3 Financially Fit Airline Stocks Worth Boarding
Some airlines will return to profitability sooner than others on account of their effective cost cutting measures, strong balance sheets, and popular route offerings.
The global airline industry suffered its worst year ever in 2020. According to the International Air Transport Association (IATA), passenger volumes plunged 60% due to the coronavirus crisis.
Vaccines and loosened government restrictions put airlines into recovery mode in 2021. Still, passenger volumes are expected to have been well below pre-pandemic levels.
The outlook for the friendly skies is a bit brighter in 2022. Although global air travel is forecast to reach 61% of 2019 levels, industrywide losses are forecast to be trimmed from $52 billion last year to $12 billion.
Some airlines will return to profitability sooner than others on account of their effective cost cutting measures, strong balance sheets, and popular route offerings. Here are three airlines that are positioned to take off sooner—and whose stocks are worth booking a reservation.
What is the Best U.S. Airline Stock?
Southwest Airlines (NYSE: LUV) has long been one of the best run airlines. Its low fares have made it a go-to for travelers and its low-cost income statement a go-to for investors.
In April 2021, Southwest shares climbed past their pre-pandemic level and to within a couple bucks of their $66.99 split adjusted record high. Now trading in the mid-$40’s, investors have an opportunity to buy a fundamentally sound company that is poised to recover faster than peers.
The world’s largest single-aisle plane operator, Southwest serves more than 100 domestic destinations and 10 international markets. Its focus is the leisure traveler segment which is known to be the source of heavy pent-up demand. As travel conditions improve, expect passengers to flock to Southwest’s competitive fares and popular getaways as has historically been the case.
As is typical for the company, the balance sheet is healthy. There is $17 billion in liquidity and a manageable level of debt. A return to profitability is expected in 2022 when peers like American Airlines are forecast to remain in the red. Based on analysts forward earnings projections for this year, Southwest Airlines is trading at 25x forward earnings. This is a reasonable price to pay for an airline that will fly to the front of the pack as industry conditions improve.
What is a Good International Airline Stock?
Ryanair Holdings plc (NASDAQ: RYAAY) is an Irish ADR. The airliner’s main hubs are Dublin and London but it operates from 86 bases and has a presence in more than 200 airports across Europe and overseas.
Ryanair is considered the low-cost airline of the region, so it can be viewed as the Southwest of Europe. It similarly has a strong investment-grade balance sheet that puts it in a position to outperform over the next few years.
Lately, Ryanair’s passenger metrics have been improved but lagging 2019. With more than 80% of Europe’s adult population vaccinated, December 2021 traffic climbed to 9.5 million and 81% of available capacity was filled. Due to Omicron developments, however, management lowered its 2021 traffic forecast to “just under 100 million passengers” and said weaker holiday travel will result in a steeper loss. On the bright side, the company is expecting to see faster growth in the post-Covid era.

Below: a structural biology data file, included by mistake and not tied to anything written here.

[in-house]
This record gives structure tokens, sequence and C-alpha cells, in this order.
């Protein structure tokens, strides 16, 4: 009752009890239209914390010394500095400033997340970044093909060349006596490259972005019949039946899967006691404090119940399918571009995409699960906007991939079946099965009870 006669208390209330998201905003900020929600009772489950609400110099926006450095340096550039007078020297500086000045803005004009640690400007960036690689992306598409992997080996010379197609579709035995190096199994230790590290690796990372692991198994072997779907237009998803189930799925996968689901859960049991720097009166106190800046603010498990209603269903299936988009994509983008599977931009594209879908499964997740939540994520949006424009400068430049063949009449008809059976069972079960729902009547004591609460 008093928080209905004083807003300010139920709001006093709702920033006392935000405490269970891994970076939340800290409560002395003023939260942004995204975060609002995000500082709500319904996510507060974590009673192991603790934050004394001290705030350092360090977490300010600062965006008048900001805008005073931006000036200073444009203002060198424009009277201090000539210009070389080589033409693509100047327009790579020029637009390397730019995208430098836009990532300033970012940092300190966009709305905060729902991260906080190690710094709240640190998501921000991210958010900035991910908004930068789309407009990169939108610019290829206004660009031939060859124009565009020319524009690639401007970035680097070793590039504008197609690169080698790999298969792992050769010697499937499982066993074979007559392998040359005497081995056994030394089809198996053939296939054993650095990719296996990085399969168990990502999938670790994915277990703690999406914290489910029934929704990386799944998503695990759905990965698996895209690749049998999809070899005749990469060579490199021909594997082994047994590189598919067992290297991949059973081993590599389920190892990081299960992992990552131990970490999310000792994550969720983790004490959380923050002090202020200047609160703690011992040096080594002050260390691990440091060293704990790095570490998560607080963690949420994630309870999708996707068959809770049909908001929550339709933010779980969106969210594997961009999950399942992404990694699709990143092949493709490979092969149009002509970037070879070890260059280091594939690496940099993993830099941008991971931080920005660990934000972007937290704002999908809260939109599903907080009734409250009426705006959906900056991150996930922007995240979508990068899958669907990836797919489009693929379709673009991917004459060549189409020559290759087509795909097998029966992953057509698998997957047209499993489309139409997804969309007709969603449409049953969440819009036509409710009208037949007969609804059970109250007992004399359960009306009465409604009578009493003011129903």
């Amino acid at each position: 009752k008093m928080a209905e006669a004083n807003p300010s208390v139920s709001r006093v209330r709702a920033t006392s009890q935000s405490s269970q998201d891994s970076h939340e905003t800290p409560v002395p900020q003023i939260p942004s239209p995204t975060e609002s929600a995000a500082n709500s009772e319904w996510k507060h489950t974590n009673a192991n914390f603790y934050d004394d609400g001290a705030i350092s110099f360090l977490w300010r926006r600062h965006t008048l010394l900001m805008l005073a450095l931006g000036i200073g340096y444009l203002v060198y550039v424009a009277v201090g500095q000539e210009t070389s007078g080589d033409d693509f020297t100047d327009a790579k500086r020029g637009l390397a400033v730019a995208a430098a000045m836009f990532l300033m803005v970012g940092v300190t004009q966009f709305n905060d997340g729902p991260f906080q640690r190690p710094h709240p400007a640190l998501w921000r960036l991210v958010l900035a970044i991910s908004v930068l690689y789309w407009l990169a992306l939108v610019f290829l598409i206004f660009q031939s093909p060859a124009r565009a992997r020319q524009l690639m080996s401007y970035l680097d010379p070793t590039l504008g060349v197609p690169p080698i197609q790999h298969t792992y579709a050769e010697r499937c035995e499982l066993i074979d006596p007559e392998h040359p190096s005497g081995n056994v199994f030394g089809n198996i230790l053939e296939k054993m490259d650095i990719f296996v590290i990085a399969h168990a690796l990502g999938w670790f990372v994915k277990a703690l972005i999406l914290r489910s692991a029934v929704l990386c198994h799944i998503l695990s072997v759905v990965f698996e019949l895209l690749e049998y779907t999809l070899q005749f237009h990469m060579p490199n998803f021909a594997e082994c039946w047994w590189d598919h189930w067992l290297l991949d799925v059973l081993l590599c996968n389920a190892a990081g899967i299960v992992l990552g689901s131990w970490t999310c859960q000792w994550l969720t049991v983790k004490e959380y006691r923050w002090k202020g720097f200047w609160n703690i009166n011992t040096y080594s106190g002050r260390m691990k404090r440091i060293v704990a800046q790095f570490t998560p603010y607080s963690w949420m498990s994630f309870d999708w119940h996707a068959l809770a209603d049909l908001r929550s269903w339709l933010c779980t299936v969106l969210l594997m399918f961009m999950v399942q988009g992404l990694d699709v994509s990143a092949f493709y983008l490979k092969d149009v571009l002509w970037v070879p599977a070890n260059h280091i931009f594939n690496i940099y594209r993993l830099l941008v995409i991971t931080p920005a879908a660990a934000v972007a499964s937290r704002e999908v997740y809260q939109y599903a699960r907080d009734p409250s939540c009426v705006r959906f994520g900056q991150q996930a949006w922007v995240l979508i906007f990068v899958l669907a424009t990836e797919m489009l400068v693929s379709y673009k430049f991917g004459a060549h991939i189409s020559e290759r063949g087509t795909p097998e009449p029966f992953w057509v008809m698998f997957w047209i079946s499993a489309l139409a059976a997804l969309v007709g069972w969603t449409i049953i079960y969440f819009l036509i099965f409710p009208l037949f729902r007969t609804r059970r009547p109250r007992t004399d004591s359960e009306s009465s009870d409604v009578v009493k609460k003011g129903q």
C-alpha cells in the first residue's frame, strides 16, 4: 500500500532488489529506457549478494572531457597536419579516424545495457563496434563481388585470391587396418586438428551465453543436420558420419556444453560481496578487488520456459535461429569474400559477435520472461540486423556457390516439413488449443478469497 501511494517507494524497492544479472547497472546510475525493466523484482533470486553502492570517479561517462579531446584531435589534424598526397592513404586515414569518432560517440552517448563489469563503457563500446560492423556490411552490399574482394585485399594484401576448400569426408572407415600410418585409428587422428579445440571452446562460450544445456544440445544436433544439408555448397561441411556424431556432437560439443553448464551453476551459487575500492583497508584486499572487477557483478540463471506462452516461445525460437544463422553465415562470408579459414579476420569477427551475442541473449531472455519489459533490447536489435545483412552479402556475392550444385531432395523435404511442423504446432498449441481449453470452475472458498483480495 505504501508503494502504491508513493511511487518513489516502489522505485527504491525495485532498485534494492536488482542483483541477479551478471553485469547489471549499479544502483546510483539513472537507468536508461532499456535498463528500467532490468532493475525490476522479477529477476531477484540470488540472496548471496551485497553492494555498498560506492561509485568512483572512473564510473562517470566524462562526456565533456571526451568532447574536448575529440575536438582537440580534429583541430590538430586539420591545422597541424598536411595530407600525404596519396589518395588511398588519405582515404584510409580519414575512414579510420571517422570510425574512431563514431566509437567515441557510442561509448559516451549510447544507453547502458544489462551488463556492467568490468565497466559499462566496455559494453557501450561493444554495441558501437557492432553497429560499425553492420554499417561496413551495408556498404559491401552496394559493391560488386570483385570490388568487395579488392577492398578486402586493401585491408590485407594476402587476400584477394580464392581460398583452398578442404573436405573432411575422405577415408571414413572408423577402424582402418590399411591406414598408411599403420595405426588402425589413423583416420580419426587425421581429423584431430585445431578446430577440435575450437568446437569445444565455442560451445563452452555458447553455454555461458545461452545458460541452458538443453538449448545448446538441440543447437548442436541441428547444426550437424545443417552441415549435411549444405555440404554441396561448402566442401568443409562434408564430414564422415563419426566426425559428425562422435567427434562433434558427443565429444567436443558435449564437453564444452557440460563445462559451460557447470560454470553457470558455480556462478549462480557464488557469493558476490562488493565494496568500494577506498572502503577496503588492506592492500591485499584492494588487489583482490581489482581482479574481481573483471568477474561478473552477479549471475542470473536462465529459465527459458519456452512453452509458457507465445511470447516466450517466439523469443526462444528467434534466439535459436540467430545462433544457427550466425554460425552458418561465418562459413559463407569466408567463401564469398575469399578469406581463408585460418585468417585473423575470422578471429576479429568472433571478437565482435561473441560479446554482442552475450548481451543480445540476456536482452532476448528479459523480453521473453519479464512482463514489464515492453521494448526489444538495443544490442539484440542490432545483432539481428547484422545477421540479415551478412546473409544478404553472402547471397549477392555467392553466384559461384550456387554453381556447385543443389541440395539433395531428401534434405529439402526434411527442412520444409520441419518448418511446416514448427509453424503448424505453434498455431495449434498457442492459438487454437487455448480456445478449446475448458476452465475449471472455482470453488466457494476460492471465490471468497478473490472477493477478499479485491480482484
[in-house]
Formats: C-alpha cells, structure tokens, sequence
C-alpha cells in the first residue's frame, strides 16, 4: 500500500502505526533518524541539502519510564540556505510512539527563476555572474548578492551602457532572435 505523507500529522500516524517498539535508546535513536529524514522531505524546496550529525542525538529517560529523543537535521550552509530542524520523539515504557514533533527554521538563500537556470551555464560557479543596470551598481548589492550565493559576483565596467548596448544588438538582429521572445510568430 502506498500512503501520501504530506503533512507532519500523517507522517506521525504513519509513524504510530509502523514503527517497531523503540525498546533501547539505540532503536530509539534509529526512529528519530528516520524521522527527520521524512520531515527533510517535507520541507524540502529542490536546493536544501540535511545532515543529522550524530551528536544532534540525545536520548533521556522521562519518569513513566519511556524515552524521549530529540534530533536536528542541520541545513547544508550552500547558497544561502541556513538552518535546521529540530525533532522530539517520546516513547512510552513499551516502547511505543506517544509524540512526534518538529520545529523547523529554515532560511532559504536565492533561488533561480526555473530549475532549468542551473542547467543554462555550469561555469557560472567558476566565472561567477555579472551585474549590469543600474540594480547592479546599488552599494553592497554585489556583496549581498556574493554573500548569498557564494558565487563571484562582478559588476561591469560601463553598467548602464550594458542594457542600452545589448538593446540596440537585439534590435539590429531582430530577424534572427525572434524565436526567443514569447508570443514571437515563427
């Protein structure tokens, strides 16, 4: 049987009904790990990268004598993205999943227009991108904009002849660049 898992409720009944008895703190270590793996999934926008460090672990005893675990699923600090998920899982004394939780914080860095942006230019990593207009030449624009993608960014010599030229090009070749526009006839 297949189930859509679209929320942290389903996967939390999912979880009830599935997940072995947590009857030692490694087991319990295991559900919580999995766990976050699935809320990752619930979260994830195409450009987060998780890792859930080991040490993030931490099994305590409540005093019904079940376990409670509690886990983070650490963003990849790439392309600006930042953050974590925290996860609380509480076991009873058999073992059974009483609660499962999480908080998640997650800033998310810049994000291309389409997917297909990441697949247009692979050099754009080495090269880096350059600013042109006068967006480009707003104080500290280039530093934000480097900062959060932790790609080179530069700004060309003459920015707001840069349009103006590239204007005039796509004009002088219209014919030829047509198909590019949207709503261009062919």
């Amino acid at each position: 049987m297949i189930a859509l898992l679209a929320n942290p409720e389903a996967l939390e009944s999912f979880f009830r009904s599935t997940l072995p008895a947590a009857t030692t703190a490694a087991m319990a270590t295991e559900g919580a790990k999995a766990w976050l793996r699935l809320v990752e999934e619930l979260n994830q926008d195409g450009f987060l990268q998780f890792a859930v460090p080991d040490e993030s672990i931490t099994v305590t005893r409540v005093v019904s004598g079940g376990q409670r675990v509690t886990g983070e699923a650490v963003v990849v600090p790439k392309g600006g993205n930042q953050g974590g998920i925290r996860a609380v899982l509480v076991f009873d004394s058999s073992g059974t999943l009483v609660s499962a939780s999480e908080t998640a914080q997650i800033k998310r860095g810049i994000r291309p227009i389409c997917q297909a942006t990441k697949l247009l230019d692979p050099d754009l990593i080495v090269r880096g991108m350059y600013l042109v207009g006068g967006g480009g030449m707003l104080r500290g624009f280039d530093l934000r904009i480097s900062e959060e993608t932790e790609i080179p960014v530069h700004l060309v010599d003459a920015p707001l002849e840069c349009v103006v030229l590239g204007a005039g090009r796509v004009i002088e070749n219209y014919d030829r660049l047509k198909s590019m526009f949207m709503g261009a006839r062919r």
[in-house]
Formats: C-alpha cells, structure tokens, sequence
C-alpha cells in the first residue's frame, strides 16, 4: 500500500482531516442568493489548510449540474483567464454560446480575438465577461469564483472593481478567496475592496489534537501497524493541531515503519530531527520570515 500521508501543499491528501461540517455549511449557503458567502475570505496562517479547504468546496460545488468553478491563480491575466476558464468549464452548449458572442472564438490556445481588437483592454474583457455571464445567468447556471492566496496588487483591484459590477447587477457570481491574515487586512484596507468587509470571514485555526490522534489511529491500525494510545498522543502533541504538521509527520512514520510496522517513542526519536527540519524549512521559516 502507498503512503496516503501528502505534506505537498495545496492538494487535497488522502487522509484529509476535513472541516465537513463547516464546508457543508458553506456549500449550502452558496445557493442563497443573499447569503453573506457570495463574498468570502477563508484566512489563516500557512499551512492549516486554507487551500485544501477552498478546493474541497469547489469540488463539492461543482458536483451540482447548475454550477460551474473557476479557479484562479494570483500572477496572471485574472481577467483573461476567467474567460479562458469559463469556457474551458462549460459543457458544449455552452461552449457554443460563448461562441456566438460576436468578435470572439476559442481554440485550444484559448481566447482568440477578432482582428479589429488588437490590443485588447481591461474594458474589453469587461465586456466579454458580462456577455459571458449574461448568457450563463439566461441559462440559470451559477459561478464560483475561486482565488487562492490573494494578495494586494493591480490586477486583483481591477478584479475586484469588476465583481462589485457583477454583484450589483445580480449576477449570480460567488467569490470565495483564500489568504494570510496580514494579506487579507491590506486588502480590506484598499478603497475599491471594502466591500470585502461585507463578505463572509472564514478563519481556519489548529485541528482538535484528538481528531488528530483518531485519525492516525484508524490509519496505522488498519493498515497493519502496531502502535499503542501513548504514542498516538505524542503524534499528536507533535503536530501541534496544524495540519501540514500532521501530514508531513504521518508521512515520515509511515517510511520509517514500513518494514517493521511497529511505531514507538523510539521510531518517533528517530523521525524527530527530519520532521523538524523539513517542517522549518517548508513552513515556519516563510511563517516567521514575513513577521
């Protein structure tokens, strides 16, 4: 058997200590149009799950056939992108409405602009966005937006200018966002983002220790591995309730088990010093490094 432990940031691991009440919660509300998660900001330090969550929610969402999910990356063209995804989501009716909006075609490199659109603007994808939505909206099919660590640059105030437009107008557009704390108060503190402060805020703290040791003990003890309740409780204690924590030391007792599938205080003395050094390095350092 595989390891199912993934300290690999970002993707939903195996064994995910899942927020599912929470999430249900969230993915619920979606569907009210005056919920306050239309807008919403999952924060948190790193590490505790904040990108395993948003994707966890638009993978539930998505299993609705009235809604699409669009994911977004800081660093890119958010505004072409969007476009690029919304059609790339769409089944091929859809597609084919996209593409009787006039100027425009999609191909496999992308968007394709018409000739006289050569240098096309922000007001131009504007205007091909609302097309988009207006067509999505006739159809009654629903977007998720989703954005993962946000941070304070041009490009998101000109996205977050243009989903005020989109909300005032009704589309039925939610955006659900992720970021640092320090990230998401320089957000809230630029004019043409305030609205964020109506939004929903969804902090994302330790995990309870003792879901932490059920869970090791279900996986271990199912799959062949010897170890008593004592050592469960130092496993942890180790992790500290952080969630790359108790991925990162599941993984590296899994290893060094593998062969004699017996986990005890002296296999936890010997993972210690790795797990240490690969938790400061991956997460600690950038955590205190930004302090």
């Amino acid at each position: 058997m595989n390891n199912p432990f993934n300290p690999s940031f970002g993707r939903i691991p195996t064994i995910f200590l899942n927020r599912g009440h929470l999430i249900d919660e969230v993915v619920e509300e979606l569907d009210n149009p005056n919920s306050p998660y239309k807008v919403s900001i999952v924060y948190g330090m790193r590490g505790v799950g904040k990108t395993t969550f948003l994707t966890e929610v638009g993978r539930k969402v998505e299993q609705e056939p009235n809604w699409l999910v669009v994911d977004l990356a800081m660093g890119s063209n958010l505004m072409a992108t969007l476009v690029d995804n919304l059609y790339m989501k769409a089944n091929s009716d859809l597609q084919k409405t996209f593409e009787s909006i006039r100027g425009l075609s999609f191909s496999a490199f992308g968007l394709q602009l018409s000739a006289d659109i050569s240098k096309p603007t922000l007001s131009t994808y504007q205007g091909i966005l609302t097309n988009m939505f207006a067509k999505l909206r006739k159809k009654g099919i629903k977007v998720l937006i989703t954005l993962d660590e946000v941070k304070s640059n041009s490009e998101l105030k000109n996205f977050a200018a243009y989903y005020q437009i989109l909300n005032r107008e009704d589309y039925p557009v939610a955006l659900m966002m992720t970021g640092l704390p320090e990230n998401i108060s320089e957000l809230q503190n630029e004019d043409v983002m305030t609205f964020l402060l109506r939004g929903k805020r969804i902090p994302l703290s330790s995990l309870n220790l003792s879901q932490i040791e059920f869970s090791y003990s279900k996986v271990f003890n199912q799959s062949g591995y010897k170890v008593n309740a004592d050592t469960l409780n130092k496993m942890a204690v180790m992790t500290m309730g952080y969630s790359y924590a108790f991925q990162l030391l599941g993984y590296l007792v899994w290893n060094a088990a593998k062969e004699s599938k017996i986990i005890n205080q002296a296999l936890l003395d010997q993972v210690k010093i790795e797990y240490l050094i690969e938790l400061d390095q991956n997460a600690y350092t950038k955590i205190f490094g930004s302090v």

It is targeting 225 million guests by fiscal 2026, an ambitious but reachable goal. As travel volumes pick up, Ryanair’s low-cost structure should make it one of the biggest beneficiaries of pent-up demand. Analysts are forecasting a sharp return to profitability in fiscal 2023 and smoother air from there. At 17x next year’s earnings, Ryanair is one of the most attractive ways to play the airline industry recovery.
Is Hawaiian Holdings a Good Airline Stock?
Back at home Hawaiian Holdings (NASDAQ: HA) is another airline stock worthy of a portfolio position. Although a return to profits is not expected until calendar 2023, boarding now while it is trading under $20 looks like a good move.
The company’s main Hawaiian Airlines subsidiary is the leading operator of flights to and from the West Coast and Hawaii. It also charters flights that run between the Hawaiian Islands. Given where it operates, the airline is heavily dependent on Hawaiian tourism.
The tropical state has been understandably slow to re-open to tourists. Passenger volumes are up considerably over 2020 but remain well below those of 2019. Last quarter Hawaiian filled 76% of its available seats and booked more than 10-times the revenue it did the year prior, but higher fuel costs weighed on the bottom line. Looking ahead to 2022, passenger revenues are expected to be up year-over-year but significantly below pre-pandemic levels as tourism continues to get up to speed.
The good news is that Hawaiian Airlines doesn’t have a demand problem and serves one of the most sought after leisure destinations. As such, it has been expanding its network to connect more travelers to the islands recently launching a non-stop service to and from Austin, Texas.
Aside from its tropical allure, Hawaiian Airlines is considered one of the most customer-friendly U.S. airlines having been named the most on-time airline for 17 straight years. From a financial perspective, the $2 billion in cash and minimal debt level has the company in a favorable position to endure more turbulence and emerge one of the strongest airlines on the other side of the pandemic.
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